cover image Mary Toft; or, the Rabbit Queen

Mary Toft; or, the Rabbit Queen

Dexter Palmer. Pantheon, $27.95 (336p) ISBN 978-1-101-87193-5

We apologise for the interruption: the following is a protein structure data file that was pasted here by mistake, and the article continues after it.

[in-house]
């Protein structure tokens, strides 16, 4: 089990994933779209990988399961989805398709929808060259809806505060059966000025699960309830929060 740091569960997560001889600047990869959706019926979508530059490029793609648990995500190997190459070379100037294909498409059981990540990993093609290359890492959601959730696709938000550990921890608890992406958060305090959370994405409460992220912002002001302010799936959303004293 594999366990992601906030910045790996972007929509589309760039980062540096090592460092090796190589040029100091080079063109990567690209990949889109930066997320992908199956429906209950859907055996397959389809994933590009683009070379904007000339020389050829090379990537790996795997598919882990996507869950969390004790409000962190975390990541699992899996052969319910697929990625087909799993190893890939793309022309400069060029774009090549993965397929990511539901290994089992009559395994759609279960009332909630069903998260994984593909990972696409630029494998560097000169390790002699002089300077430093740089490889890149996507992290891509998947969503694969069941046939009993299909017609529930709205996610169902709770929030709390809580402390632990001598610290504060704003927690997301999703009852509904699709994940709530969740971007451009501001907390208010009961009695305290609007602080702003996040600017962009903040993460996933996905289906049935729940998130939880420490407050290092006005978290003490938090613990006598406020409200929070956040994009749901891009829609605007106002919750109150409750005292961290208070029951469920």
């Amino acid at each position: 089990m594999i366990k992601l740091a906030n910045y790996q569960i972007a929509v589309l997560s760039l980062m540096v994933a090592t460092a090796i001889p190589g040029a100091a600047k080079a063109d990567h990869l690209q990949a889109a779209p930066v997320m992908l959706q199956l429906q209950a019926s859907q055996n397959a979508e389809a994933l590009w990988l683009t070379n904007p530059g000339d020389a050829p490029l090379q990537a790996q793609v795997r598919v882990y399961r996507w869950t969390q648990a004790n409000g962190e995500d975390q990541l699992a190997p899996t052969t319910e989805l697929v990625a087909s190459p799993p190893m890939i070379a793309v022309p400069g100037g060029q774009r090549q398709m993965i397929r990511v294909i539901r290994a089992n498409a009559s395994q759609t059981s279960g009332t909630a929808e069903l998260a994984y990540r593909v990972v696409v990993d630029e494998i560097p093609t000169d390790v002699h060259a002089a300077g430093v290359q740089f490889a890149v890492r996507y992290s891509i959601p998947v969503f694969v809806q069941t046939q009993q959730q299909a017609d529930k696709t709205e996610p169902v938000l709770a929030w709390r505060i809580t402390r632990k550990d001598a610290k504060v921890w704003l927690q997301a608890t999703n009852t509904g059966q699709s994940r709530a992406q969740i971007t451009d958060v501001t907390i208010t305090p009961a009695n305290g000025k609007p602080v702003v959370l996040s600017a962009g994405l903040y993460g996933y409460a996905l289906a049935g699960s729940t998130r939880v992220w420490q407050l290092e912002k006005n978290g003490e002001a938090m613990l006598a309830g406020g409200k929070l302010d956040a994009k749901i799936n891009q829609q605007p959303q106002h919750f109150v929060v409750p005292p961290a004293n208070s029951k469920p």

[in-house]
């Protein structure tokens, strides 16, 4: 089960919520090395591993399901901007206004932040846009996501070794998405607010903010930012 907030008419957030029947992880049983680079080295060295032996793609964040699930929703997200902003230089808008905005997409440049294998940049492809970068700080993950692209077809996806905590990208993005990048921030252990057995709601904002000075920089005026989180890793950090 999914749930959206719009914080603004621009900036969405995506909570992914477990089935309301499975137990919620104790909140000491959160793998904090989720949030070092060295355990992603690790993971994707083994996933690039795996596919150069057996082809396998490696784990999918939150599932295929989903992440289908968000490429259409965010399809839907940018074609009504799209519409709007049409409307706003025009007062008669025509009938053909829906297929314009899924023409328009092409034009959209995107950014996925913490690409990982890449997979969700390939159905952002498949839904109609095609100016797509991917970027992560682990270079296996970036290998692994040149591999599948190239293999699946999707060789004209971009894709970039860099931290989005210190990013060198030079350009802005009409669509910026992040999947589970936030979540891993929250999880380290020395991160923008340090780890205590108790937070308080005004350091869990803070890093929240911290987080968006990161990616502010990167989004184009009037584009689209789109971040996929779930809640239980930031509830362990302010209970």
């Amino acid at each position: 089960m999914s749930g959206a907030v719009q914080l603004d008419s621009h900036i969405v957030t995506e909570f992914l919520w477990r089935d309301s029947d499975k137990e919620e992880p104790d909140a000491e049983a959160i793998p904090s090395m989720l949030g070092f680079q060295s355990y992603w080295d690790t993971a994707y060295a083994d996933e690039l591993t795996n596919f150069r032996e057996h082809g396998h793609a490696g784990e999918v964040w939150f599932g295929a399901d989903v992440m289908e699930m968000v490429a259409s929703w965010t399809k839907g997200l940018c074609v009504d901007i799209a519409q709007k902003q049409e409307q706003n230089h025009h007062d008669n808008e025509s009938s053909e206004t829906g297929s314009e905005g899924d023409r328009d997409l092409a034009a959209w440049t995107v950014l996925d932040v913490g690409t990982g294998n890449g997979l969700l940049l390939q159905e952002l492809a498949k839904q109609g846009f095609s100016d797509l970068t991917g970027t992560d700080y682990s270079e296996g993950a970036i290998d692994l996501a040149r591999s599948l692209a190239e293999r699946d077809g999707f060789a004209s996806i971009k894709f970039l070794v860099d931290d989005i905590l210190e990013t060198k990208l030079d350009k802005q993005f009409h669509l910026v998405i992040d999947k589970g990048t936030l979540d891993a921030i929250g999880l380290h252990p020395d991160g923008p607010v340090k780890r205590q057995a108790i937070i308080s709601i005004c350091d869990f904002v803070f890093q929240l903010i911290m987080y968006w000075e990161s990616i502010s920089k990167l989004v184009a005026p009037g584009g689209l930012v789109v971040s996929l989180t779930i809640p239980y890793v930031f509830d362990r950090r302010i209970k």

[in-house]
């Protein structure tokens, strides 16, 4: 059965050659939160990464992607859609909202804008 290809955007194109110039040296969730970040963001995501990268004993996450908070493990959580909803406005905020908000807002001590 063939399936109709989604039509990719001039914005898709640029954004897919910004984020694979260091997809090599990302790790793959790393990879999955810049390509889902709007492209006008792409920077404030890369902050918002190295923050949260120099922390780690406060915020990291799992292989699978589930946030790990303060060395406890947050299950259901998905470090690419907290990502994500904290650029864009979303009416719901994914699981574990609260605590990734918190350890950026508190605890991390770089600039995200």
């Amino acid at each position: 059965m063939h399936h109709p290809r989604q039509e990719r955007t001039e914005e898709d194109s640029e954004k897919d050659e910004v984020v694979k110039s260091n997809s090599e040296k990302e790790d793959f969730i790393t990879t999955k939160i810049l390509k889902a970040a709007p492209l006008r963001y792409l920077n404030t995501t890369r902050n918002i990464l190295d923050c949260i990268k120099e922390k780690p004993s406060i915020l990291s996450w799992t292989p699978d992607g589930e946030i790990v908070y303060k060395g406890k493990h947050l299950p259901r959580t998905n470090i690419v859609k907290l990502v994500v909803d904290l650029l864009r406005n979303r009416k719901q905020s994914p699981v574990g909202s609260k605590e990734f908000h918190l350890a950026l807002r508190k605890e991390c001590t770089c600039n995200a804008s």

In this follow-up to Version Control, Palmer brilliantly fictionalizes the true story of Mary Toft, who in 1726 perplexed England when she gave birth to dead rabbits. John Howard, the only surgeon in the small town of Godalming, and his 14-year-old apprentice, Zachary Walsh, find their relatively quaint medical consults disrupted by a call from farmer Joshua Toft, who says his wife, Mary, is ready to give birth, despite having had a miscarriage fewer than six months earlier. John and Zachary are further surprised when Mary gives birth to a dead rabbit—and then another, and then another. Soon, word spreads and surgeons are sent from London to study the case. As Mary continues to give birth to a rabbit every few days, she’s brought to London for additional inspection, accompanied by John and Zachary, where the answer to the mystery finally comes to light. Palmer evocatively captures the period, from the sleepy matters of Godalming to the noise and danger of London (a violent show in a back alley is particularly memorable). But more impressive are the novel’s inquiries into the human concerns of wonder, denial, and belief. “And so I am becoming, not myself, but a mixture of the dreams of others,” Mary thinks. Palmer skillfully and rewardingly delves into the humanity at the heart of this true historical oddity. (Nov.)